Taking a stand against gender based violence in the taxi industry
Reports of gender-based violence in taxis and around taxi ranks have been widely documented in South Africa.
This has driven Sonke Gender Justice and the South African National Taxi Association Council (SANTACO) to launch the Safe Ride, a project aimed at addressing the harassment and sexual violence of passengers by taxi drivers and queue marshals in South Africa.
Consultations between Sonke Gender Justice and the taxi industry represented by SANTACO have resulted in a partnership – with support from the Royal Danish Embassy, Irish Aid and the Mary Oppenheimer and Daughters Foundation – aimed at engaging the industry (taxi associations, owners, drivers, queue marshals, key government departments and civil society), in a campaign to promote respectful and non-violent behaviour towards taxi commuters, to prevent gender-based violence, to promote gender equality and ensure the safety of women and children in the taxi industry.
“The Safe Ride campaign addresses the critical issue of the sexual harassment of women and girls in taxis and at taxi ranks in South Africa,” says Nonhlanhla Skosana, Community Education Mobilisation Manager (Johannesburg), Sonke Gender Justice. “In order to prevent gender-based violence we have to engage men, which is why we are working closely with taxi drivers. We also want to educate commuters about their rights and give women and girls the support to report incidents of gender-based violence in future.”
On SANTACO’s decision to be involved in the campaign, Philip Taaibosch, SANTACO President says, “Taxi drivers are responsible for the commuting of 15.5 million people on a daily basis – mothers, fathers, brothers, sisters, children – within the conversations that take place between taxi drivers and commuters there is real opportunity to bring about change.“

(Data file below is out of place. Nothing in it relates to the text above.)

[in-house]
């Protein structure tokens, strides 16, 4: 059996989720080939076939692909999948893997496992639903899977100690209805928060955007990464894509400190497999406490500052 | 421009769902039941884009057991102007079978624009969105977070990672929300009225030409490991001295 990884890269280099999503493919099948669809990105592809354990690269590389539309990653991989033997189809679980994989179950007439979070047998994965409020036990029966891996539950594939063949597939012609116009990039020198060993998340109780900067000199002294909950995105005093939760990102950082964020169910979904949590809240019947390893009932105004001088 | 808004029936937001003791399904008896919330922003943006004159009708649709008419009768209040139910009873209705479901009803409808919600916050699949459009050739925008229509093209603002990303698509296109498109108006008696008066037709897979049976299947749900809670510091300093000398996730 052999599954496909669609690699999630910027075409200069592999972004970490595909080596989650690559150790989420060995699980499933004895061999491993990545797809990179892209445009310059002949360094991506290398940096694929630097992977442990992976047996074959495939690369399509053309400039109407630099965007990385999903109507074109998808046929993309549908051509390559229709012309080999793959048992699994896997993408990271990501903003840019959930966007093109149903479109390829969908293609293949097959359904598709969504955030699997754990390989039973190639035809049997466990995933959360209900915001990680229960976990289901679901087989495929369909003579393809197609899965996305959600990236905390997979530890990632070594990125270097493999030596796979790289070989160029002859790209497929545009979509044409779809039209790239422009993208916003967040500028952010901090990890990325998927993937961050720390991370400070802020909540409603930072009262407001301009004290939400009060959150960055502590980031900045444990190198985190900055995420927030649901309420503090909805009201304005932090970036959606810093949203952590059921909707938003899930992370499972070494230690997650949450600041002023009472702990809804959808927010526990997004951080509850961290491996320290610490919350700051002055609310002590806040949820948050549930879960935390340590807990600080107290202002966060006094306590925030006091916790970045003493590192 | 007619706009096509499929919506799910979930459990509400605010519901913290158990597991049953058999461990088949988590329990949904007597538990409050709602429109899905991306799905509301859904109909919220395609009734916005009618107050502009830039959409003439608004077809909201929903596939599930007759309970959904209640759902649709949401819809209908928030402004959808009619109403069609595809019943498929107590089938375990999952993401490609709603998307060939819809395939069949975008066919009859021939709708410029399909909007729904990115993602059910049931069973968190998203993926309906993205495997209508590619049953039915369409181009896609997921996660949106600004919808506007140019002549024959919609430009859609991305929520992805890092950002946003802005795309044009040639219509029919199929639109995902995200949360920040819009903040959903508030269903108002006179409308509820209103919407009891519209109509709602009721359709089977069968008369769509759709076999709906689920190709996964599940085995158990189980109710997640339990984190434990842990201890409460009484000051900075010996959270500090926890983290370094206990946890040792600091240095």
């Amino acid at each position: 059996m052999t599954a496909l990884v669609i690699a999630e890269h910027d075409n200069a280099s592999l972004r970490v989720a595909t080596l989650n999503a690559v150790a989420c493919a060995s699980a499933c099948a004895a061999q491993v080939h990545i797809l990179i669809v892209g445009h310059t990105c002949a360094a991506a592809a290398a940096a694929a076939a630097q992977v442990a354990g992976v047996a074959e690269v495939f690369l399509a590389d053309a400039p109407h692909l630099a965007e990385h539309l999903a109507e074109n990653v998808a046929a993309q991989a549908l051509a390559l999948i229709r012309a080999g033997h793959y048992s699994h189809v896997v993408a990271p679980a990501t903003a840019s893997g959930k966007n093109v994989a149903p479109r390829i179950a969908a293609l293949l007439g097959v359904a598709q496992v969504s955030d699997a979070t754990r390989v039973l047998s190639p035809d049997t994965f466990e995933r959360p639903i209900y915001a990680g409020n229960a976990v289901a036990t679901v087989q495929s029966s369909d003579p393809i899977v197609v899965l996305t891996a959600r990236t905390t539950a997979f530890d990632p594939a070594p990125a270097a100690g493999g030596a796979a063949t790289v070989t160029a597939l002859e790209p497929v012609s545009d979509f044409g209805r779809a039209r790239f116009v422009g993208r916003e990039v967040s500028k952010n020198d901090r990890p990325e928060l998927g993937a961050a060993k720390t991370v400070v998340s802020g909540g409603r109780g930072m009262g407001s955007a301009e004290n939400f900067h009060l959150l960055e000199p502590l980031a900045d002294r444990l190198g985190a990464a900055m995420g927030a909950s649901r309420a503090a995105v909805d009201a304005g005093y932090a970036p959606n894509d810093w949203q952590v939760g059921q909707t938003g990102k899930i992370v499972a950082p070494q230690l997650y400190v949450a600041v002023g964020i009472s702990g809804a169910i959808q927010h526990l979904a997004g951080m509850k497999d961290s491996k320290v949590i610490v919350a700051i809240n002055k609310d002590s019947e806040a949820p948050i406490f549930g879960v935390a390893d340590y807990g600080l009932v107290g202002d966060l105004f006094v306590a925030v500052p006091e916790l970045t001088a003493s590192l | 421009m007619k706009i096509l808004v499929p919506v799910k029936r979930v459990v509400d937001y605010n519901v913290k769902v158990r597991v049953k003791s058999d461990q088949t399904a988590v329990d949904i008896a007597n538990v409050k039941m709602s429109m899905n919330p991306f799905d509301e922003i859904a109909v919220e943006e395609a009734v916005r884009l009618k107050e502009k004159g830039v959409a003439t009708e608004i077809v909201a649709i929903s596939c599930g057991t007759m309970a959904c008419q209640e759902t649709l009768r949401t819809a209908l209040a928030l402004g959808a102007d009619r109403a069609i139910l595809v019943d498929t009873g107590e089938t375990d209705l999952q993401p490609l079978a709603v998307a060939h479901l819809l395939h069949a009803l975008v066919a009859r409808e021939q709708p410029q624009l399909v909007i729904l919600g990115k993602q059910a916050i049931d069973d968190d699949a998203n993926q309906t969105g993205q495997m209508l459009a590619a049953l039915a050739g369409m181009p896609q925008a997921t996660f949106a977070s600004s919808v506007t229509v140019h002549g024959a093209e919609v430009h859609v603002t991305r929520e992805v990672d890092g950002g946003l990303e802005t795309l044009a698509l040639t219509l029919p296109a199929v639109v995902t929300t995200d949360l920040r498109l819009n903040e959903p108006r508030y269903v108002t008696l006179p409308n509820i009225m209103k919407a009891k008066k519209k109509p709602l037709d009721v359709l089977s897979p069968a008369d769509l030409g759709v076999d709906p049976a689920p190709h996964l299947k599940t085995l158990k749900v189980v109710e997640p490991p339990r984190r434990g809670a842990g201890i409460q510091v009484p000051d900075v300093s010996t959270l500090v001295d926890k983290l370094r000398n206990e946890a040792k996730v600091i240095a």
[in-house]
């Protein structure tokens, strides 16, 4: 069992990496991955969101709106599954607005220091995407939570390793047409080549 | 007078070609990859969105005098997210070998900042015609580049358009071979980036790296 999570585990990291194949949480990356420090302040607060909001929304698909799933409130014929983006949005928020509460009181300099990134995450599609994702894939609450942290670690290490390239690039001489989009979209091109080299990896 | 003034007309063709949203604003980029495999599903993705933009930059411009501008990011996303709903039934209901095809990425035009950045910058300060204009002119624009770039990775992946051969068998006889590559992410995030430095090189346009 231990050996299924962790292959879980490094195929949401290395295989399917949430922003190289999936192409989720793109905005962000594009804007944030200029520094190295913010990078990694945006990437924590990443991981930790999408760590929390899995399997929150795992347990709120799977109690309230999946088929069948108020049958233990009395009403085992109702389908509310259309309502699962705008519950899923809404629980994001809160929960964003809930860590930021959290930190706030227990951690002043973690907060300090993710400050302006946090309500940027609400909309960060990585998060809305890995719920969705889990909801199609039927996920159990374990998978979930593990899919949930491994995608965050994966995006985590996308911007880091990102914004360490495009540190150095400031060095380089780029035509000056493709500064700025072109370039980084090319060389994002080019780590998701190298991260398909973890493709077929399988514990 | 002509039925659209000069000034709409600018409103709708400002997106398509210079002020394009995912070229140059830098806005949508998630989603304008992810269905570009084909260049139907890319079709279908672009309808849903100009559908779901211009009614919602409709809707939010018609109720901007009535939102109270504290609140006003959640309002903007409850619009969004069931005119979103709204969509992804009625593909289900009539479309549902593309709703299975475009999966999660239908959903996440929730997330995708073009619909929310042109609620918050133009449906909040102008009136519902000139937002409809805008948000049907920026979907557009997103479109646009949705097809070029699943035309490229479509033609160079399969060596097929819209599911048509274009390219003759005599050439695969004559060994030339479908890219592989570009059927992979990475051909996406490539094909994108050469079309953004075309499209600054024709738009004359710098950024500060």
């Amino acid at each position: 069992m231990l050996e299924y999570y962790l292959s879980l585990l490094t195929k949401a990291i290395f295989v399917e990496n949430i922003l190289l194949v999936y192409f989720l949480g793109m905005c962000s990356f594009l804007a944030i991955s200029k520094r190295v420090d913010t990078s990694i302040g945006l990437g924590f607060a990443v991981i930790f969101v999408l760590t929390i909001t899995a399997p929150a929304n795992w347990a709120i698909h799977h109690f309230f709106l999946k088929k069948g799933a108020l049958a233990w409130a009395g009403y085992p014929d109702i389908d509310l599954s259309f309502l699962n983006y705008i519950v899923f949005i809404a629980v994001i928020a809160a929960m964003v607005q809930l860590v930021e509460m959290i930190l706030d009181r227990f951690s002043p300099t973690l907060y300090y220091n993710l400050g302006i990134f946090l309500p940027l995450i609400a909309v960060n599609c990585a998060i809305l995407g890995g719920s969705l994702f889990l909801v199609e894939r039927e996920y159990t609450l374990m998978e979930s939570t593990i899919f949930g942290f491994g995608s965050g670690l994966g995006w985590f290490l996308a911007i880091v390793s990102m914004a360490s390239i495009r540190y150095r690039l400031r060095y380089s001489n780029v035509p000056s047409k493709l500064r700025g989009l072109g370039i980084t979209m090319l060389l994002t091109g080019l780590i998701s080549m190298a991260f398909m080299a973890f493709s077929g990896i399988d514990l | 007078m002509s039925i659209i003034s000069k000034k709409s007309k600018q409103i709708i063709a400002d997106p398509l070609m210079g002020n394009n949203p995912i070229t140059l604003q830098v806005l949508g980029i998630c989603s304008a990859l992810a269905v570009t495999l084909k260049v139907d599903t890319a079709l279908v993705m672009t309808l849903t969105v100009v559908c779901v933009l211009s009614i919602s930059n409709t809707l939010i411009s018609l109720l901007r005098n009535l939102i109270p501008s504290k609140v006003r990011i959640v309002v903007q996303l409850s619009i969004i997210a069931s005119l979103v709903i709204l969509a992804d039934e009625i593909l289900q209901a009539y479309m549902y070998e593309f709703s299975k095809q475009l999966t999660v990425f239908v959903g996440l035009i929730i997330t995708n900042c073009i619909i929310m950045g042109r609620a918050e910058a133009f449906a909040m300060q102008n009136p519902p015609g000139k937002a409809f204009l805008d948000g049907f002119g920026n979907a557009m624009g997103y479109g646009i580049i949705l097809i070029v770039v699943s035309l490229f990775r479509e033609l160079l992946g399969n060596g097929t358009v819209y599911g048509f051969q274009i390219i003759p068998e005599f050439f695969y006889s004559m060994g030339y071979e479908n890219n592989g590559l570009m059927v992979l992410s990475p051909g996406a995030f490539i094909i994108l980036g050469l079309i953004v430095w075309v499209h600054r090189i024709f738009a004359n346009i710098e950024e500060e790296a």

“Gender-based violence is a serious human rights violation. It undermines the health, dignity and security of the women affected. It prevents women from reaching their full potential in society. It also affects their families as such violent behavior distorts the social relations between men and women. This distorted relationship can help to create a cycle of abuse, which is passed on from generation to generation. Gender based violence is often surrounded by silence. We must put an end to this silence,” says Trine Rask Thygesen, Ambassador of Denmark to South Africa.
“We all have a moral and ethical obligation to prevent and respond to gender-based violence (GBV) as a human rights violation, a public health challenge, and a barrier to civic, social, political, and economic participation. It undermines not only the safety, dignity, overall health status, and human rights of the millions of individuals who experience it, but also the public health, economic stability, and security of the country”, says Liam MacGabhann, Ambassador of Ireland to South Africa.
The campaign was launched in Cape Town on Thursday, 16th February 2017 at Gugulethu Square Shopping Centre.